About this Journal Submit a Manuscript Table of Contents
Journal of Electrical and Computer Engineering
Volume 2013 (2013), Article ID 892628, 20 pages
http://dx.doi.org/10.1155/2013/892628
Research Article

An Overview of the HomePlug AV2 Technology

1Qualcomm Atheros, 203 East Silver Springs Boulevard, Ocala, FL 34470, USA
2Broadcom Corporation, Llacuna 56–70, 8th Floor, Building A, 08005 Barcelona, Spain
3DORA S.p.A., STMicroelectronics Group, Via Lavoratori Vittime del Col Du Mont 28, 11100 Aosta, Italy
4Marvell Semiconductors, 5488 Marvell lane, Santa Clara, CA 95054, USA
5Orange Labs Networks, 2 Avenue Pierre Marzin, 22300 Lannion, France
6STMicroelectronics S.r.l., Via Olivetti 2, 20864 Agrate Brianza, Italy
7Sony, Hedelfinger Straße 61, 70327 Stuttgart, Germany

Received 3 August 2012; Accepted 21 November 2012

Academic Editor: Andrea M. Tonello

Copyright © 2013 Larry Yonge et al. This is an open access article distributed under the Creative Commons Attribution License, which permits unrestricted use, distribution, and reproduction in any medium, provided the original work is properly cited.

Abstract

HomePlug AV2 is the solution identified by the HomePlug Alliance to achieve the improved data rate performance required by the new generation of multimedia applications without the need to install extra wires. Developed by industry-leading participants in the HomePlug AV Technical Working Group, the HomePlug AV2 technology provides Gigabit-class connection speeds over the existing AC wires within home. It is designed to meet the market demands for the full set of future in-home networking connectivity. Moreover, HomePlug AV2 guarantees backward interoperability with other HomePlug systems. In this paper, the HomePlug AV2 system architecture is introduced and the technical details of the key features at both the PHY and MAC layers are described. The HomePlug AV2 performance is assessed, through simulations reproducing real home scenarios.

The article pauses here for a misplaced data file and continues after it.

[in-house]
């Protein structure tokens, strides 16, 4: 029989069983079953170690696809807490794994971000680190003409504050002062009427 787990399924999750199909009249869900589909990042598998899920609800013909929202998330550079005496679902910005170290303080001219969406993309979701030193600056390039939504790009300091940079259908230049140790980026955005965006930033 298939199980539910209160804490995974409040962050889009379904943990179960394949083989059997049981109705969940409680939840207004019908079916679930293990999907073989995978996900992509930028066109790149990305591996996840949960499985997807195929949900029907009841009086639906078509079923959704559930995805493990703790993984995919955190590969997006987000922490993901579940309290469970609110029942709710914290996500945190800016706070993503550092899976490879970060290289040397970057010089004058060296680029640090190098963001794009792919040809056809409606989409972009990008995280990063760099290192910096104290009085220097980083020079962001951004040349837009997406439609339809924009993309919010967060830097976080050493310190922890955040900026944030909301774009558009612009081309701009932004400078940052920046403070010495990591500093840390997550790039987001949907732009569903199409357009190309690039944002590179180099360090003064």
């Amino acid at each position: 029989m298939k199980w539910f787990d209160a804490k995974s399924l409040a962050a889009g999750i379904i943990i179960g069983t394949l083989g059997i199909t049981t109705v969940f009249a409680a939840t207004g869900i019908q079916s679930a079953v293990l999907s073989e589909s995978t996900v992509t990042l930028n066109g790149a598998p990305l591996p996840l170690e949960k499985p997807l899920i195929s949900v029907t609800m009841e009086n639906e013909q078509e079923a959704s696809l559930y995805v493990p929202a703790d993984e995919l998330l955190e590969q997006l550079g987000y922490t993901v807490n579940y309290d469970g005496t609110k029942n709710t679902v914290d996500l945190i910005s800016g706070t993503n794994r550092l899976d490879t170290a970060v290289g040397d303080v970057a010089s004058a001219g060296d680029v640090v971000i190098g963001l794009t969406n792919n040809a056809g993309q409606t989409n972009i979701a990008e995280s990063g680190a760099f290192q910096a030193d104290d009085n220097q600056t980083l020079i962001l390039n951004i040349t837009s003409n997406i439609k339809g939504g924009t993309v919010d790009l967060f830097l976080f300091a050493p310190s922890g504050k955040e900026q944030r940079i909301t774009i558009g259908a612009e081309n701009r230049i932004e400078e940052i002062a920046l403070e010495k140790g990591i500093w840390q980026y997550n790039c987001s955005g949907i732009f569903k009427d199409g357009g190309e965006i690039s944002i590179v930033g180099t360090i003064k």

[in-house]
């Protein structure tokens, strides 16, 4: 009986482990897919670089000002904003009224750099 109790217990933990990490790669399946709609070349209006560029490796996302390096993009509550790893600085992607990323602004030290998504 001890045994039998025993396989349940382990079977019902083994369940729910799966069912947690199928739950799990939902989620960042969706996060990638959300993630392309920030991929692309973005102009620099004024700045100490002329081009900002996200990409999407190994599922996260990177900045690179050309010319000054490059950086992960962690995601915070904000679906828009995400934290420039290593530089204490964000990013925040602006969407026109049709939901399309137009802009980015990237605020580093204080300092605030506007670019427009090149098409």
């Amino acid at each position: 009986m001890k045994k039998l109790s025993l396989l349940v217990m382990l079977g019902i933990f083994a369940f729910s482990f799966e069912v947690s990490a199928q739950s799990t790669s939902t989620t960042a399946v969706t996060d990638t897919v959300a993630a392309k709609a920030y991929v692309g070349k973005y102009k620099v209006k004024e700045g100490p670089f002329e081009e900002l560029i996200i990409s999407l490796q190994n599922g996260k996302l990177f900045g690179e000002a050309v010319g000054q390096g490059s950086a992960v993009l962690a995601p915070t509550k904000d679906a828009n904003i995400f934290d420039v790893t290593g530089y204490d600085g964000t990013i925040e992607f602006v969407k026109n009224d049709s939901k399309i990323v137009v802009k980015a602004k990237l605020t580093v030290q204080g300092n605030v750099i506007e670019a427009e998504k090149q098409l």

1. Introduction

The convergence of voice, video, and data within a variety of multifunction devices, along with the evolution of High Definition (HD) and 3-Dimensional (3D) video, are today driving the demands for home connectivity solutions. Home networks are required to support high throughput connectivity guaranteeing at the same time a high level of reliability and coverage (the percentage of links that are able to sustain a given throughput in two-node or multinode networks). Applications such as HD Television (HDTV), Internet Protocol Television (IPTV), interactive gaming, whole-home audio, security monitoring, and Smart Grid management have to be supported by the new home networks.

During the last decade, in-home power line communication (PLC) has received increasing attention from both the industry and research communities. The reuse of existing wires to deploy wide band services is the main source of attractiveness of the in-home PLC technologies. Another major advantage of PLC is the ubiquity of the power lines which can be used to provide whole-home connectivity solutions. However, the power line medium has not been originally designed for data communication; the frequency selectivity of the channel and different types of noise (background noise, impulsive noise, and narrow band interferers) make the power line a very challenging environment and require state of the art design solutions.

In 2000, the HomePlug Alliance [1], an industry-led organization, was formed with the scope to promote power line networking through the adoption of HomePlug specifications. In 2001, the HomePlug Alliance released the HomePlug 1.0.1 specification followed in 2005 by a second release named HomePlug AV [2]. The letters “AV” abbreviate “Audio, Video”. HPAV rapidly became the most widespread adopted solution for in-home power line communication. To meet the future market needs, in January 2012 the HomePlug Alliance published the HomePlug AV2 specification [3]. HomePlug AV2 enables Gigabit-class connection speeds by leveraging on the existing power line wires while remaining fully interoperable with other technologies for in-home connectivity (HomePlug AV [2], HomePlug Green PHY [4], and IEEE 1901 [5]). The Alliance’s AV Technical Working Group (AV TWG) defined new features at both the PHY and MAC layers. These have been introduced in the HomePlug AV2 specification based on extensive field tests conducted in real home scenarios across different countries. The field results obtained by the AV TWG validated the HomePlug AV2 claimed performance both in terms of achievable data rate and coverage.